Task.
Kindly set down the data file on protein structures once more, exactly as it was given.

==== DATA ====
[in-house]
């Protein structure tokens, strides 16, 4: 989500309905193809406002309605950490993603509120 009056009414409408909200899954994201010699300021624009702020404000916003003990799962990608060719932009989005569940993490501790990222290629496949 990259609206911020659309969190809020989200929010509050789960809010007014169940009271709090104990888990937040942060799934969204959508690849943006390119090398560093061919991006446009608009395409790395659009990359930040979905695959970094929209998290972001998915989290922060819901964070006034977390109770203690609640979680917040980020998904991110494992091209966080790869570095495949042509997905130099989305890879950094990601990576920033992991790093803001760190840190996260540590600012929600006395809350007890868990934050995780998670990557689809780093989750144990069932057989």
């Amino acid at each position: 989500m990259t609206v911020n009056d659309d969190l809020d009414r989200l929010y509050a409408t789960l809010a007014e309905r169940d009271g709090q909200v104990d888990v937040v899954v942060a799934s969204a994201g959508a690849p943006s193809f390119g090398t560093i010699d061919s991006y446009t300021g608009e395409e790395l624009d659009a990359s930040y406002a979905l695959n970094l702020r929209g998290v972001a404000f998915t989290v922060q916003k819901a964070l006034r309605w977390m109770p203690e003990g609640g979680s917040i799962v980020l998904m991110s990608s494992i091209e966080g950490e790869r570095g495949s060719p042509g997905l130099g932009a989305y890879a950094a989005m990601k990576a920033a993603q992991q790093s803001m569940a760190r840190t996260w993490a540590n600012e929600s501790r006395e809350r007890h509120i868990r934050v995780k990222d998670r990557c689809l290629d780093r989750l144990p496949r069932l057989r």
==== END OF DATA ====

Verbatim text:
[in-house]
């Protein structure tokens, strides 16, 4: 989500309905193809406002309605950490993603509120 009056009414409408909200899954994201010699300021624009702020404000916003003990799962990608060719932009989005569940993490501790990222290629496949 990259609206911020659309969190809020989200929010509050789960809010007014169940009271709090104990888990937040942060799934969204959508690849943006390119090398560093061919991006446009608009395409790395659009990359930040979905695959970094929209998290972001998915989290922060819901964070006034977390109770203690609640979680917040980020998904991110494992091209966080790869570095495949042509997905130099989305890879950094990601990576920033992991790093803001760190840190996260540590600012929600006395809350007890868990934050995780998670990557689809780093989750144990069932057989």
């Amino acid at each position: 989500m990259t609206v911020n009056d659309d969190l809020d009414r989200l929010y509050a409408t789960l809010a007014e309905r169940d009271g709090q909200v104990d888990v937040v899954v942060a799934s969204a994201g959508a690849p943006s193809f390119g090398t560093i010699d061919s991006y446009t300021g608009e395409e790395l624009d659009a990359s930040y406002a979905l695959n970094l702020r929209g998290v972001a404000f998915t989290v922060q916003k819901a964070l006034r309605w977390m109770p203690e003990g609640g979680s917040i799962v980020l998904m991110s990608s494992i091209e966080g950490e790869r570095g495949s060719p042509g997905l130099g932009a989305y890879a950094a989005m990601k990576a920033a993603q992991q790093s803001m569940a760190r840190t996260w993490a540590n600012e929600s501790r006395e809350r007890h509120i868990r934050v995780k990222d998670r990557c689809l290629d780093r989750l144990p496949r069932l057989r």